I think aliasing has to be evaluated with real systems and real images, because it will be extremely rare to match your simulated diffraction-limited performance at f/4 (~400 line pairs/mm). The Nikon D800e will need over 100 lp/mm for luminance aliasing to occur - this is not easy - and even then the aliasing will not necessarily be be visible. Maybe an Ocean Optics $$$ lens. Although rare, it must happen sometimes but I have not been able to find on the web any examples (verifiable with the raw NEF file) of luminance aliasing by the D800e.

    It seems to me that as long as the fill factor is close to 100% there is sufficient filtering from the pixel aperture to suppress visible luminance aliasing.

    Color moire from demosaicking the Bayer array is another matter. This is by far the most common aliasing effect. I think that the real purpose of aa filters is to make it easier and faster to minimize color moire while demosaicking in-camera. The red and blue color channels in the Bayer array, if considered in isolation, have a Nyquist rate only 1/4 the sampling rate of the full sensor, in other words 1/2 Nyquist. Anything between 1/2 Nyquist and Nyquist can cause aliasing in those channels. Modern demosaicking methods take advantage of correlations among the channels so that, for example, the un-aliased higher frequencies in the green or luminance channels can be combined with the red and blue channels, while aliased content in red and blue can be estimated from the green or luminance channel and subtracted. For example, see Glotzbach


    1. (completing my thoughts on this)

      As long as the luminance channel is relatively clean (thanks to 100% fill factor, high sampling rate, diffraction and aberrations), and color moire can be addressed with software, doesn't the aa filter become unnecessary? Granted it all hinges on the software, which might not be available.

    2. Thanks for reading the blog and taking time to comment!
      The Glotzbach presentation is quite interesting.

      I agree with your observation that the "No OLPF" case will always offer more detail, even when there is significant diffraction blurring. This benefit will decrease at smaller apertures, though. The only catch is that we do not obtain this extra contrast (resolution) "for free" --- we pay for it with a higher risk of aliasing.

      My synthetic examples certainly picks on a worst-case example, and I agree that this is unlikely to be a problem in real-world use.

      I would like to offer my perspective on the demosaicing problem. We can consider the following approaches:
      1) No OLPF, large aperture lens (i.e., definite chances of aliasing), clever demosaicing algorithm that uses high-frequency info from green channel to reduce R & B aliasing;
      2) Standard OLPF, followed by standard demosaicing, followed by sharpening (e.g., Richardson-Lucy deconvolution with appropriate PSF);
      3) Same as (2), but use the demosaicing algorithm from (1).

      We know that option (1) will work very well as long as there is strong correlation between the green channel and the other two (R & B). The problems arise when the decorrelation between the green channel and other channels happens only at the higher frequencies. We know that the green channel is not a true luminance channel, hence it does not actually cover the R&B channels, so no actual measurement of the high frequencies between Nyquist/2 and Nyquist are available in the R&B channels. The demosaicing algorithm cannot distinguish this case from the case where there truely is no detail in R&B in this frequency range (N/2 to N). So the algorithm must guess incorrectly in one of the cases. I do not expect this to happen frequently in real images, but I am trying to determine which strategy is the safest under all possible conditions.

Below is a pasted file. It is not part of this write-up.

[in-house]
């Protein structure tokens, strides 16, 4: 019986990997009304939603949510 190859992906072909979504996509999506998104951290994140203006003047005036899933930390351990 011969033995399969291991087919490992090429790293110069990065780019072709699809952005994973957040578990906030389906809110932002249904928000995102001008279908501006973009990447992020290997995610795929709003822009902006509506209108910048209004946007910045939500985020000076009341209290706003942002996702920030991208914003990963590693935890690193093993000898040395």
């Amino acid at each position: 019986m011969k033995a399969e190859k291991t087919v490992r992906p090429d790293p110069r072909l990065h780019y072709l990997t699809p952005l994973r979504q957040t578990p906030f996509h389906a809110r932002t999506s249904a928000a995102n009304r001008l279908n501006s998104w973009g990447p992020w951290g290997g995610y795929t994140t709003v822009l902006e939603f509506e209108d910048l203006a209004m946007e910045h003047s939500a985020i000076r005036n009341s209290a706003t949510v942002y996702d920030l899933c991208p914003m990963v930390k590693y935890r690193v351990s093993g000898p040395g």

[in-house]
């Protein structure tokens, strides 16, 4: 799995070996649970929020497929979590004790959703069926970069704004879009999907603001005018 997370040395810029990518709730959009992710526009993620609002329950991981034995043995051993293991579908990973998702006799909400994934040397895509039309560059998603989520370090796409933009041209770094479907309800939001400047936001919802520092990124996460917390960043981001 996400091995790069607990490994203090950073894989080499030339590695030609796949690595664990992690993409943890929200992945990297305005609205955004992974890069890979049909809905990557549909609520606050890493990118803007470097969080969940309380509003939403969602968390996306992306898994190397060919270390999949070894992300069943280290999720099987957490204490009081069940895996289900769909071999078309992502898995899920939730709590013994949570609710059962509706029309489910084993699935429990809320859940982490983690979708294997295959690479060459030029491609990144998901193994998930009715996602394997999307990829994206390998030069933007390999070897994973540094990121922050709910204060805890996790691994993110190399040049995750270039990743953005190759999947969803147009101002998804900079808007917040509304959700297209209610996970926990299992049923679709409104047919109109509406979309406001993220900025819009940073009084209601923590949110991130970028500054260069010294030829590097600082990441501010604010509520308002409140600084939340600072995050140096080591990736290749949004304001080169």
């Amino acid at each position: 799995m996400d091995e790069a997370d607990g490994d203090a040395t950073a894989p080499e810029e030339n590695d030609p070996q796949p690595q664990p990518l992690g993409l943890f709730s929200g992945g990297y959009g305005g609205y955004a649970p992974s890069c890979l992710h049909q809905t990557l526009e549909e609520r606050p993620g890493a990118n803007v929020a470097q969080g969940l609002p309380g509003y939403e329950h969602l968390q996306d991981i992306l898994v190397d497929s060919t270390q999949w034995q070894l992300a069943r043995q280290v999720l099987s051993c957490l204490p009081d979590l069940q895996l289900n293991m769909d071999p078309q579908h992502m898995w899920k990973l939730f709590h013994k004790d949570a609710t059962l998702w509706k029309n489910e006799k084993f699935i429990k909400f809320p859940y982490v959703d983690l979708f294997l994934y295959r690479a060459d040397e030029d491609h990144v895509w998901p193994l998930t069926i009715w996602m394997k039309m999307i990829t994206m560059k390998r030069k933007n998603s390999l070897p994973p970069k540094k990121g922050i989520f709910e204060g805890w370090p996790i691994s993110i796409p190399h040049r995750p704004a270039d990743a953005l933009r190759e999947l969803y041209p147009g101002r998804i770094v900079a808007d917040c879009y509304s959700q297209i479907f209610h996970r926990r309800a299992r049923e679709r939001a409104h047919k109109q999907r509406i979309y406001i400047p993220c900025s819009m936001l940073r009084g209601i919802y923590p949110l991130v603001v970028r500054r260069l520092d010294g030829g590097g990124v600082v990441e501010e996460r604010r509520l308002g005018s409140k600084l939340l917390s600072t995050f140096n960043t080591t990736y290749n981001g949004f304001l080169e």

In practice, I think such a demosaicing algorithm will introduce false detail, which will probably be far less objectionable than colour Moire.

      But what happens in case (1) when we have detail above Nyquist in the green channel? Detail at 0.65 cycles per pixel will definitely cause visible aliasing in the green channel (contrast ~ 0.3) if we have no OLPF. This false detail will be propagated by the demosaicing algorithm, since aliasing is by definition not detectable.

      This is where strategies (2) and (3) come in. These strategies have a much lower chance of suffering from aliasing: at 0.65 cycles/pixel their contrast is below 0.1, so the remaining aliasing should not be too visible. The demosaicing algorithm cannot propagate false detail, since there is virtually no false detail in the green channel to begin with. The loss of contrast caused by the OLPF can be reversed by using deconvolution, which will theoretically give use the same MTF response as the "No OLPF" case below Nyquist.

      Of course, we cannot really achieve perfect deconvolution, because we have sensor noise, shot noise, and that little bit of residual aliasing to contend with.

      So which strategy is better: Capture maximum detail by omitting the OLPF, and suffer from aliasing artifacts, which may be propagated from the green channel onto the other channels, or remove most of the aliasing with an OLPF, and try to restore detail using deconvolution (in the presence of noise)?

      I doubt there is a single "correct" answer to this question. Since we expect that real-world lenses will not be diffraction limited, we know that aliasing in the green channel will probably not be too noticeable. Under these conditions, strategy (1) probably wins, especially as we move towards ever-smaller pixel pitches.

      I just happen to like strategies (2) and (3), because they have some theoretical advantages. I cannot demonstrate (yet) whether these advantages are realized in real-world images.

      But stay tuned :)